After, Ronn takes the audience to another level of consciousness as he reminisces about his solo vacation and the people he encounters during that trip. He raises the stakes with his politically correct inferences about certain racial and social issues. It is a performance worthy of seeing.
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1610976_10153023253908873_8682418290875225718_n“Vickie: Keeping Alive the Breezy Summery Side
of Jacques Brel, Kurt Weill and Aznavour” by Vickie Phillips, directed musically by Gerry
Dieffenbach; starring Vickie and accompanist Gerry Dieffenbach.
Vickie sings with an accompanist, and he complements her presentation to the audience. Before she sings each song, she brings the audience into the world of the composer with amazing stories of their European’s connections. Vickie utilizes the stage and she transcends and intimate presence with her warmth and sincerity. At the end of Vickie’s performance, the audience applauses with a sense of euphoria to show its appreciation for her.
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Square_Universal_Dad“Universal Dad” by PJ Landers, directed by
Anthony Grasso, produced by Yasmin Siddiqui; starring PJ Landers.
PJ takes the audience into his world as a lad and the influence of his grandfather in his life. He explains how he stood out as a child because of his red hair and freckles on his face. His first memorable experience fighting back from being bullied boosts his personality, for he threw punches as though he was Muhammad Ali. His stories resonate with the audience about his childhood.

Further into PJ’s performance, he entertains the audience with his meeting of celebrities while working as an actor. To his knowledge, his father was an actor, too. After the birth of his son and a bonding experience with him, he decided to search for his own father. He got the information from SAG as to the location of his father. He told his wife about his intention to take a cross-country trip from New York to California by plane.

The audience becomes excited as PJ charms it with the particulars of his trip in California to find his father. He found the address and he was able to meet him. PJ informs the audience about their meeting and how he called his mother from his father’s apartment. PJ’s telling of their bonding as father and son deserves to become the movie of the week.

After his return to New York City, he kept in touch with his father in California. His sharing of his life story takes the audience on an emotional high because a phone call from his father’s
doctor took the wind out of his sail. He flew back to California to see his father at the VA
hospital. His description of his father’s condition in the hospital changes the mood of the
audience to one of reflection. It enables it to think about mending relationships. It is a worthy performance. Theatre goers need to see it before the festival ends.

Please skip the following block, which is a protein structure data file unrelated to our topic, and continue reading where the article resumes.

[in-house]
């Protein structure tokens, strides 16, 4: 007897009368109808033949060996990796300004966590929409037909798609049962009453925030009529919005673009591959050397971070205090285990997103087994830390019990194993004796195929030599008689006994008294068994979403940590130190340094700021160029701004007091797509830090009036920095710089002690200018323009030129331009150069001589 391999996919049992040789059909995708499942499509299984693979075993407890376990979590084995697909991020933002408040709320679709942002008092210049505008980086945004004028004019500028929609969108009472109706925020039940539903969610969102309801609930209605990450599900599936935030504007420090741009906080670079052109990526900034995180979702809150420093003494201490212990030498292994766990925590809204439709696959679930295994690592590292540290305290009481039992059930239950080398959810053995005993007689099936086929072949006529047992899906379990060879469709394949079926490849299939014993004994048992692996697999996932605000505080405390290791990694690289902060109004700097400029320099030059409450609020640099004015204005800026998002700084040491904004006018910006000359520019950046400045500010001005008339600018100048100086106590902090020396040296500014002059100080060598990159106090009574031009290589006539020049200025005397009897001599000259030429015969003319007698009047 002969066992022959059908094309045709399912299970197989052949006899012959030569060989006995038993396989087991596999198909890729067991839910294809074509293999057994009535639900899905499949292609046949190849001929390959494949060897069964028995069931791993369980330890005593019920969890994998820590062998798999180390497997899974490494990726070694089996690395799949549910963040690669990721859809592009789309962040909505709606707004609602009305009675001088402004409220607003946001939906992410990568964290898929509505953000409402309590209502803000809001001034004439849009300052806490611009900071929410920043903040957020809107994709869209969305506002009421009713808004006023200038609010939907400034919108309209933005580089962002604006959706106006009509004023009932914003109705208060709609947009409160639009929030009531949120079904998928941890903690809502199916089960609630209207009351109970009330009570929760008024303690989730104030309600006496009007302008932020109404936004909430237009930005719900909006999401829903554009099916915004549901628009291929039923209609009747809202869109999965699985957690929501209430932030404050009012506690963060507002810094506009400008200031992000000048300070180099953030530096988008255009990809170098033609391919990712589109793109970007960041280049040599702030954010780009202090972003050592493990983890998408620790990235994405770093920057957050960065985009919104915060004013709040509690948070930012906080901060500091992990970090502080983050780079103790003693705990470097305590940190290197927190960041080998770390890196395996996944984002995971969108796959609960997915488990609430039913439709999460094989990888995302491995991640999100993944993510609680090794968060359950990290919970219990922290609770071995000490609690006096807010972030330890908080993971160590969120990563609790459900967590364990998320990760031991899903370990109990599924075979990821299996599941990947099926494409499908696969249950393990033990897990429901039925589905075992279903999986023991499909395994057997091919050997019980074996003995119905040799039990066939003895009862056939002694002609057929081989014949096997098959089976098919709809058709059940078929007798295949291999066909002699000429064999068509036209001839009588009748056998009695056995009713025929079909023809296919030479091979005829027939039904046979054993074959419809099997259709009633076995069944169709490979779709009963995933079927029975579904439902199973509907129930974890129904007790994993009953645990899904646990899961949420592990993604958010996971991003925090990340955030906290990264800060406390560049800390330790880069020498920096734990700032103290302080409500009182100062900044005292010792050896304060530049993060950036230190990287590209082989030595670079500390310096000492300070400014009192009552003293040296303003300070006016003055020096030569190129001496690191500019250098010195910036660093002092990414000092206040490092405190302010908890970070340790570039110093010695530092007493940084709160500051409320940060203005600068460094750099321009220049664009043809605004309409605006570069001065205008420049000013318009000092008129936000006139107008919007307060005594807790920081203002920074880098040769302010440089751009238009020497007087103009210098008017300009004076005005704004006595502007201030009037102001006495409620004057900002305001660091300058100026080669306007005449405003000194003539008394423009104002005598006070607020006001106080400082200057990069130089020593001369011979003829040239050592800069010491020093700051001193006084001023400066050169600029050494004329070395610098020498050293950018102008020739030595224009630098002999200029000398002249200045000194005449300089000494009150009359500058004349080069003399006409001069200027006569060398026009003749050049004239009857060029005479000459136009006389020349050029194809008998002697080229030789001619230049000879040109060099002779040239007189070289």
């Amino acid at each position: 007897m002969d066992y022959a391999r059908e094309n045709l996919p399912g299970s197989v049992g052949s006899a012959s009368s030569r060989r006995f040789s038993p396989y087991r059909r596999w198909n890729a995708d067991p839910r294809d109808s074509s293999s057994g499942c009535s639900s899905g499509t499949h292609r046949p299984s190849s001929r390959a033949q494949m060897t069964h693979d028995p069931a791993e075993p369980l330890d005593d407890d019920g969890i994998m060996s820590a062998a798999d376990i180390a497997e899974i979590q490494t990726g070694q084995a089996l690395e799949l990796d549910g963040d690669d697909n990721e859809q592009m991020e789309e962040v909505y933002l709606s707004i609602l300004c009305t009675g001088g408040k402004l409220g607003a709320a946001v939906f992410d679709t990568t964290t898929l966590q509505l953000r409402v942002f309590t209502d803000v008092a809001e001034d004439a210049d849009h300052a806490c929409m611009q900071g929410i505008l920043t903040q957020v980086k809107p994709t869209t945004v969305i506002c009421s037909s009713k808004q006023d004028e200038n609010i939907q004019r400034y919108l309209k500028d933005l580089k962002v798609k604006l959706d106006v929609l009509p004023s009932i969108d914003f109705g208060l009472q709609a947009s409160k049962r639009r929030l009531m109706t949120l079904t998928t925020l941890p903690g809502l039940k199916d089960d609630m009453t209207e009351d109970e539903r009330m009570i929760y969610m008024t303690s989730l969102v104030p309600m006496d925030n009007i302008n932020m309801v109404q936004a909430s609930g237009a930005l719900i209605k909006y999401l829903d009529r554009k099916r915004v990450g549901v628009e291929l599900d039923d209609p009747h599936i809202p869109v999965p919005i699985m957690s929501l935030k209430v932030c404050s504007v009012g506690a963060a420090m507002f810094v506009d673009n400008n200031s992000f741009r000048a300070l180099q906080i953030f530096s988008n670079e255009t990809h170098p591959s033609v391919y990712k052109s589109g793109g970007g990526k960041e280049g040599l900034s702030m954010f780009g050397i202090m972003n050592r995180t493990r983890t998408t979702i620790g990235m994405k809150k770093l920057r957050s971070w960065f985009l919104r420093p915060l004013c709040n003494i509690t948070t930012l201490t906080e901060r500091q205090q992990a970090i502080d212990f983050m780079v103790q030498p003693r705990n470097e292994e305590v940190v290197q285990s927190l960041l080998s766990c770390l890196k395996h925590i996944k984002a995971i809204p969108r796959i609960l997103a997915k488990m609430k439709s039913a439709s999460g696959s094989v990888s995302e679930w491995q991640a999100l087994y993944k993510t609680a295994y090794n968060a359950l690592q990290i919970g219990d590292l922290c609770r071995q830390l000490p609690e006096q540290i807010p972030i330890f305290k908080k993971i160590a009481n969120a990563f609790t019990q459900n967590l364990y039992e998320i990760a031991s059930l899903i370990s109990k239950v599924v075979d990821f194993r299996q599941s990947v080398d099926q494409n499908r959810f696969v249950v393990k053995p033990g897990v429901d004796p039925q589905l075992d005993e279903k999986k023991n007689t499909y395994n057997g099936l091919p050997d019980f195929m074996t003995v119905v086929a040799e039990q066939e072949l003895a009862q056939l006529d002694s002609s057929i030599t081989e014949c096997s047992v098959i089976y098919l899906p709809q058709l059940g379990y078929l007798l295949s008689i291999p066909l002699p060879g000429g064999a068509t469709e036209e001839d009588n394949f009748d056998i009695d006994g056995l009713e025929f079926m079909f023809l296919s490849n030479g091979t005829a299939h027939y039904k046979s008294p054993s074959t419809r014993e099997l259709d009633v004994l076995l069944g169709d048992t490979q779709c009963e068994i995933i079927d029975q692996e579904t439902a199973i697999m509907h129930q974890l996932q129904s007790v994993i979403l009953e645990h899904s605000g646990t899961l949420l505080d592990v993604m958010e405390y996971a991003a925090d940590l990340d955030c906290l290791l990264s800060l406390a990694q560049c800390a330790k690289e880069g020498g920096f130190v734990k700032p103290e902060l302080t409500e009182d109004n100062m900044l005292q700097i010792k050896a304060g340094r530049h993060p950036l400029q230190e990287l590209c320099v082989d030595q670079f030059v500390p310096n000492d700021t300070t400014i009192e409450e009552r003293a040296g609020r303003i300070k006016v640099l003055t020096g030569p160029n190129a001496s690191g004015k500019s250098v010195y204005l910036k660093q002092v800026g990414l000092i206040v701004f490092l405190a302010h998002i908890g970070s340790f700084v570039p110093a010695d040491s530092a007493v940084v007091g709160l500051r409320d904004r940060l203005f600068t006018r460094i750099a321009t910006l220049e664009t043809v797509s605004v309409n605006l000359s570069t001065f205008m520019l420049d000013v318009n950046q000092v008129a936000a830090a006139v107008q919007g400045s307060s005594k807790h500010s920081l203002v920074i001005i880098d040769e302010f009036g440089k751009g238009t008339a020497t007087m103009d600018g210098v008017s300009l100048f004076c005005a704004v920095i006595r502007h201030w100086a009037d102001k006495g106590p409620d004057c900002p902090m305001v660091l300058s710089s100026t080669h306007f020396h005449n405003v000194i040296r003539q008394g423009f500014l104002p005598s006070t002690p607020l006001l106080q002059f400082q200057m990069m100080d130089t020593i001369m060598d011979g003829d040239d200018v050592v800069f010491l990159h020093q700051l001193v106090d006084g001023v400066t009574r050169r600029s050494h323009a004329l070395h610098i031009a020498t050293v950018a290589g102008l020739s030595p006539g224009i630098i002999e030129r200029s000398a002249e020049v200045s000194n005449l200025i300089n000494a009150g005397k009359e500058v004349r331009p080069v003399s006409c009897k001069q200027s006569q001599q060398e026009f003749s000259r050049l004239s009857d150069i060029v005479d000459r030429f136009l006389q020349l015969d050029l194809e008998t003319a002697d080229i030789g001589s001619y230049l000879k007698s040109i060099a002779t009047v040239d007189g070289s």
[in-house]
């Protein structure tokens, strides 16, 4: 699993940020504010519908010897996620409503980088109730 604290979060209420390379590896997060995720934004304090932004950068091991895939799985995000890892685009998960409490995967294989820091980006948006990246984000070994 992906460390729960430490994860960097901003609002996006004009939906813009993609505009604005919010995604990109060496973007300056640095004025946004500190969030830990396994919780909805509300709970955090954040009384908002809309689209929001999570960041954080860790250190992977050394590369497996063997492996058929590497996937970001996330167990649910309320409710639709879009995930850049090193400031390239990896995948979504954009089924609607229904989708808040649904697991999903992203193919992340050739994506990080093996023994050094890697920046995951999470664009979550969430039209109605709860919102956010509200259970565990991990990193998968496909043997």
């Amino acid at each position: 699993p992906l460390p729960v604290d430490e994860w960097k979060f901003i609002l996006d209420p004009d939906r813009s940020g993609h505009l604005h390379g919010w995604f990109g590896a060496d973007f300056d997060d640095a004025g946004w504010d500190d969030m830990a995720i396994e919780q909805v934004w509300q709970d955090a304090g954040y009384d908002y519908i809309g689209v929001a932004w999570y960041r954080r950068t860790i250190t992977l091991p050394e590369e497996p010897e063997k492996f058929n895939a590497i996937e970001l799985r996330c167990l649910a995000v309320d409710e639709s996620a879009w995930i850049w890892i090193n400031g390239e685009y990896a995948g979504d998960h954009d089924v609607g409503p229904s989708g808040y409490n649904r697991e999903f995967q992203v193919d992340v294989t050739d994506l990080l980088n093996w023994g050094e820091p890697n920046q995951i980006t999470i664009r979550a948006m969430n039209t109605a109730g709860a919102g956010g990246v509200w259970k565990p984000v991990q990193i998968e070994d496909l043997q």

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11248873_10152958339553873_2913718049468910199_n“The Byron Freeman Experience Live!” by Byron Freeman.
Byron entertains the audience with his melodic voice. A piano player and three back-up singers complement his performance. The audience takes in all of his renditions with very loud applauses at the end of the show. The audience experiences a great feat of an up-and-coming performer with a promising career on Broadway. After his performance, Byron announces birthday greetings to two members of the audience and he sings happy birthday to them.
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10351238_10152958339968873_8994130650985598222_n“Good Catch Comedy” a musical improv; starring Rebecca Bayard, Von Decarlo, Scott Wesley Hawley, Lisa Sperry, Kirk Stevens, Mike Wirsch, and Laura Yoder Witt.
The group captures the mood in a school cafeteria on stage with songs, and the audience reflects on its own experience during its school days. The performance allows the audience to think about becoming a part of the debate as to the integration of more fruits and vegetables on the lunch menu for America’s children. They need to see colors and variety on their plates at lunch time.
In another segment of the performance, the audience sees a mean headmistress of a private school. Two of the students want to escape their poor diet, and she catches them in the act.
Having her own issues with food, she punishes the students for her own misgivings. The disagreement and dialogue among students, family members and staff about the food break the old family tradition. The implementation of fresh fruits every day brings back the luster into those affected by the poor diet.
The audience sees the transformation of the headmistress and her cohort. With the love and the generosity of a kiss, the frog recovers to a life of full happiness. It’s a performance to be remembered, and the audience gives loud applauses.
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11012729_10152958340663873_3734254999468215108_n“Jacqueline Kroschell: Spirit, 5 Years to Life” by Jacqueline Kroschell, directed musically by Martin Yazdzik; starring Jacqueline Kroschell. Jacqueline’s introduction and the audience’s participation create the right ambience for her Cabaret show. The seasoned veteran enlightens the audience about her Swiss upbringing in Wisconsin, and how she fell in love with performing at a very young age. She talks about her travels to Hong Kong, Canada and other places. After, she informs the audience of the Swiss National Day, August 1.